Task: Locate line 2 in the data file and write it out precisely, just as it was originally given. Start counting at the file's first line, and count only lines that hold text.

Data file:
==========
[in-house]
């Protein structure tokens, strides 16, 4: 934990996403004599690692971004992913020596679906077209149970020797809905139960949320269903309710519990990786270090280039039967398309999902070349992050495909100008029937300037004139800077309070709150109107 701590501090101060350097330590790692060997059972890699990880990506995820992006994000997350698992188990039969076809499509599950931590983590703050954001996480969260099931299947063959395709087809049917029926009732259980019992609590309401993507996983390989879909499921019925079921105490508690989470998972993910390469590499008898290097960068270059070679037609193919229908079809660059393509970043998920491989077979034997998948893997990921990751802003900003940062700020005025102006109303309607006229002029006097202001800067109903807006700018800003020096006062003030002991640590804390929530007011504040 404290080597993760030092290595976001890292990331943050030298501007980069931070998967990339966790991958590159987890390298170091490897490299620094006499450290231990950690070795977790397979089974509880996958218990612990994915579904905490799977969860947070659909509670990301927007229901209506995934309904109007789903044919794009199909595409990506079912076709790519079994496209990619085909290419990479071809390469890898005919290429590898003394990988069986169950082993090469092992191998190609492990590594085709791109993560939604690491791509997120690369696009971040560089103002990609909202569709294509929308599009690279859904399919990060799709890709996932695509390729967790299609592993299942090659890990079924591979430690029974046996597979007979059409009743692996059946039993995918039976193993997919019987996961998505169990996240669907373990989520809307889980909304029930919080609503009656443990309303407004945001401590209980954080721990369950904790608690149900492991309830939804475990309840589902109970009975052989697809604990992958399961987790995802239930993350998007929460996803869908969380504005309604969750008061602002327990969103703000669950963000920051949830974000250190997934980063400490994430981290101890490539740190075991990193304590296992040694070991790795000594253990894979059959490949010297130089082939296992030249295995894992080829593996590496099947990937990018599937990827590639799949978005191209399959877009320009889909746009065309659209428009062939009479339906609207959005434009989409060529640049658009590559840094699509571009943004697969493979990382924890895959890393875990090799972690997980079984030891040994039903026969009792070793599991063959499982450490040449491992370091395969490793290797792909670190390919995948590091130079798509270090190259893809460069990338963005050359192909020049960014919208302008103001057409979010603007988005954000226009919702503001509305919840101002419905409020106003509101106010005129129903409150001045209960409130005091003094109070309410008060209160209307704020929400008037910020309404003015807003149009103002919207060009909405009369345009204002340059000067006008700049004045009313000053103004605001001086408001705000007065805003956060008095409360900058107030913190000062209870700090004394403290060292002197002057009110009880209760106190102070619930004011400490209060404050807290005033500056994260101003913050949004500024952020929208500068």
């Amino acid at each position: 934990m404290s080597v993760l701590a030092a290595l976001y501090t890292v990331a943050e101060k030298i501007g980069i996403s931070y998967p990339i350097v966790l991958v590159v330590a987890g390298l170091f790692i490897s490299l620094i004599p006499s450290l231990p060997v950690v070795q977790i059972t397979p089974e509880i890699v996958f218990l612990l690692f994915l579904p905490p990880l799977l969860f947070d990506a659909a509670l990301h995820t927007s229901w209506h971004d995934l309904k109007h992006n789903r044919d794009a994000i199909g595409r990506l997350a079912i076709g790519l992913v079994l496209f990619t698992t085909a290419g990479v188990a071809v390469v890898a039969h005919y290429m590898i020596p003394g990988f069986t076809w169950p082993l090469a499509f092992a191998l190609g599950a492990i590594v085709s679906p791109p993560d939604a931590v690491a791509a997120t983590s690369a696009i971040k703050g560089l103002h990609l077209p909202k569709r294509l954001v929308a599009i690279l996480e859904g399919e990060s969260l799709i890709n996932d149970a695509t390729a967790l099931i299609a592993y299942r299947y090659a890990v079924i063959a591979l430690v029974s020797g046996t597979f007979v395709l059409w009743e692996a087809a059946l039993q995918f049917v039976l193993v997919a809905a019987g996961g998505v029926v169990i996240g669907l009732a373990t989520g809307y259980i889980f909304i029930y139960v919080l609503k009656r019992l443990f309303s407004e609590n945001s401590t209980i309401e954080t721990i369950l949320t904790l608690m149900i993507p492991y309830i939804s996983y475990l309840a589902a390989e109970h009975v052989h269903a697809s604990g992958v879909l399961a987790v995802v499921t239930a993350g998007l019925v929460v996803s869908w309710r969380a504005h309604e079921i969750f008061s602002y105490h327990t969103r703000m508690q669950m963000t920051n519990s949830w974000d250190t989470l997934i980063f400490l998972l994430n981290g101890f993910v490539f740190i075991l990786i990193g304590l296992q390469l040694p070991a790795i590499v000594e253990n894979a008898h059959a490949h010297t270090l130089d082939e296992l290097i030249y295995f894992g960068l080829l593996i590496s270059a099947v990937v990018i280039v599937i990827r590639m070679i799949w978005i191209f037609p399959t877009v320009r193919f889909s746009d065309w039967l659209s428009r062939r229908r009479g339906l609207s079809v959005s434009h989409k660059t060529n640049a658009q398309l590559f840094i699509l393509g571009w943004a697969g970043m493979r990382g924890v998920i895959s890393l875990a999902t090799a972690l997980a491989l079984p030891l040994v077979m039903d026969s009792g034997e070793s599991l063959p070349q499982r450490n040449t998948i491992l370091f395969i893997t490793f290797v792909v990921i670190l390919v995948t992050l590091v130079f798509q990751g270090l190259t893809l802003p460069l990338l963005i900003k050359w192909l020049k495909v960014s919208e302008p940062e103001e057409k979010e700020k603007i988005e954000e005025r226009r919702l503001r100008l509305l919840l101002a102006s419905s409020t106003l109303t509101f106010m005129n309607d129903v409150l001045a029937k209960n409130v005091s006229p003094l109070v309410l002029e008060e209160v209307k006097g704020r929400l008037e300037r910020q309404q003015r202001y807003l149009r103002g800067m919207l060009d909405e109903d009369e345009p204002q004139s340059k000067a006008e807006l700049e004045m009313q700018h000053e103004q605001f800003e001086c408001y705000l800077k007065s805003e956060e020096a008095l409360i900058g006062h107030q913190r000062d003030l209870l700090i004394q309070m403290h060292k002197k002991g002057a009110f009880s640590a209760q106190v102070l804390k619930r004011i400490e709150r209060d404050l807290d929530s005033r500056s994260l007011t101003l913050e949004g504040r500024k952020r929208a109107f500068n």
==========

């Protein structure tokens, strides 16, 4: 934990996403004599690692971004992913020596679906077209149970020797809905139960949320269903309710519990990786270090280039039967398309999902070349992050495909100008029937300037004139800077309070709150109107 701590501090101060350097330590790692060997059972890699990880990506995820992006994000997350698992188990039969076809499509599950931590983590703050954001996480969260099931299947063959395709087809049917029926009732259980019992609590309401993507996983390989879909499921019925079921105490508690989470998972993910390469590499008898290097960068270059070679037609193919229908079809660059393509970043998920491989077979034997998948893997990921990751802003900003940062700020005025102006109303309607006229002029006097202001800067109903807006700018800003020096006062003030002991640590804390929530007011504040 404290080597993760030092290595976001890292990331943050030298501007980069931070998967990339966790991958590159987890390298170091490897490299620094006499450290231990950690070795977790397979089974509880996958218990612990994915579904905490799977969860947070659909509670990301927007229901209506995934309904109007789903044919794009199909595409990506079912076709790519079994496209990619085909290419990479071809390469890898005919290429590898003394990988069986169950082993090469092992191998190609492990590594085709791109993560939604690491791509997120690369696009971040560089103002990609909202569709294509929308599009690279859904399919990060799709890709996932695509390729967790299609592993299942090659890990079924591979430690029974046996597979007979059409009743692996059946039993995918039976193993997919019987996961998505169990996240669907373990989520809307889980909304029930919080609503009656443990309303407004945001401590209980954080721990369950904790608690149900492991309830939804475990309840589902109970009975052989697809604990992958399961987790995802239930993350998007929460996803869908969380504005309604969750008061602002327990969103703000669950963000920051949830974000250190997934980063400490994430981290101890490539740190075991990193304590296992040694070991790795000594253990894979059959490949010297130089082939296992030249295995894992080829593996590496099947990937990018599937990827590639799949978005191209399959877009320009889909746009065309659209428009062939009479339906609207959005434009989409060529640049658009590559840094699509571009943004697969493979990382924890895959890393875990090799972690997980079984030891040994039903026969009792070793599991063959499982450490040449491992370091395969490793290797792909670190390919995948590091130079798509270090190259893809460069990338963005050359192909020049960014919208302008103001057409979010603007988005954000226009919702503001509305919840101002419905409020106003509101106010005129129903409150001045209960409130005091003094109070309410008060209160209307704020929400008037910020309404003015807003149009103002919207060009909405009369345009204002340059000067006008700049004045009313000053103004605001001086408001705000007065805003956060008095409360900058107030913190000062209870700090004394403290060292002197002057009110009880209760106190102070619930004011400490209060404050807290005033500056994260101003913050949004500024952020929208500068």